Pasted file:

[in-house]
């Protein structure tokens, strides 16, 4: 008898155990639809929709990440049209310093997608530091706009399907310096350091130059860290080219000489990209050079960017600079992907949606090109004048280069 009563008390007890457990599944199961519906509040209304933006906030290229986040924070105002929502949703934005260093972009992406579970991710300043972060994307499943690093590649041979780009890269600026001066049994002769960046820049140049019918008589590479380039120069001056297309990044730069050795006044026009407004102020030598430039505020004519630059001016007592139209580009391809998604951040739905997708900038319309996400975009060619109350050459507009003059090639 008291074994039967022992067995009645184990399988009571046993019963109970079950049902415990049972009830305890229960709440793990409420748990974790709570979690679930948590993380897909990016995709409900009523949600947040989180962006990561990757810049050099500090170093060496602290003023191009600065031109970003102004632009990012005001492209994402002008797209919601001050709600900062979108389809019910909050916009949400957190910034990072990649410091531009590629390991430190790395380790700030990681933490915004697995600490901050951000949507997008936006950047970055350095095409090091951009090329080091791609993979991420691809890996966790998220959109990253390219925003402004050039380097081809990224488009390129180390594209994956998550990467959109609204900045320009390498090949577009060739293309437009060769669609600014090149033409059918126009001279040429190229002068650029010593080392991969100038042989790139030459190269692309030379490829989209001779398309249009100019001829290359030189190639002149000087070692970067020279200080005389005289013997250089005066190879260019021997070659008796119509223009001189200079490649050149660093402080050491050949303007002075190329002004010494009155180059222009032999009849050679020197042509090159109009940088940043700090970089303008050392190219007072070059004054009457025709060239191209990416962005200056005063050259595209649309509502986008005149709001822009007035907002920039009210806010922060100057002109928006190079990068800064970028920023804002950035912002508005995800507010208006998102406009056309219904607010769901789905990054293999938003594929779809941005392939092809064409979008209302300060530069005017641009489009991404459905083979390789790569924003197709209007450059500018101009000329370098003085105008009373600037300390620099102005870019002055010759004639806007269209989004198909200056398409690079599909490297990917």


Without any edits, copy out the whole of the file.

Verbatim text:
[in-house]
């Protein structure tokens, strides 16, 4: 008898155990639809929709990440049209310093997608530091706009399907310096350091130059860290080219000489990209050079960017600079992907949606090109004048280069 009563008390007890457990599944199961519906509040209304933006906030290229986040924070105002929502949703934005260093972009992406579970991710300043972060994307499943690093590649041979780009890269600026001066049994002769960046820049140049019918008589590479380039120069001056297309990044730069050795006044026009407004102020030598430039505020004519630059001016007592139209580009391809998604951040739905997708900038319309996400975009060619109350050459507009003059090639 008291074994039967022992067995009645184990399988009571046993019963109970079950049902415990049972009830305890229960709440793990409420748990974790709570979690679930948590993380897909990016995709409900009523949600947040989180962006990561990757810049050099500090170093060496602290003023191009600065031109970003102004632009990012005001492209994402002008797209919601001050709600900062979108389809019910909050916009949400957190910034990072990649410091531009590629390991430190790395380790700030990681933490915004697995600490901050951000949507997008936006950047970055350095095409090091951009090329080091791609993979991420691809890996966790998220959109990253390219925003402004050039380097081809990224488009390129180390594209994956998550990467959109609204900045320009390498090949577009060739293309437009060769669609600014090149033409059918126009001279040429190229002068650029010593080392991969100038042989790139030459190269692309030379490829989209001779398309249009100019001829290359030189190639002149000087070692970067020279200080005389005289013997250089005066190879260019021997070659008796119509223009001189200079490649050149660093402080050491050949303007002075190329002004010494009155180059222009032999009849050679020197042509090159109009940088940043700090970089303008050392190219007072070059004054009457025709060239191209990416962005200056005063050259595209649309509502986008005149709001822009007035907002920039009210806010922060100057002109928006190079990068800064970028920023804002950035912002508005995800507010208006998102406009056309219904607010769901789905990054293999938003594929779809941005392939092809064409979008209302300060530069005017641009489009991404459905083979390789790569924003197709209007450059500018101009000329370098003085105008009373600037300390620099102005870019002055010759004639806007269209989004198909200056398409690079599909490297990917």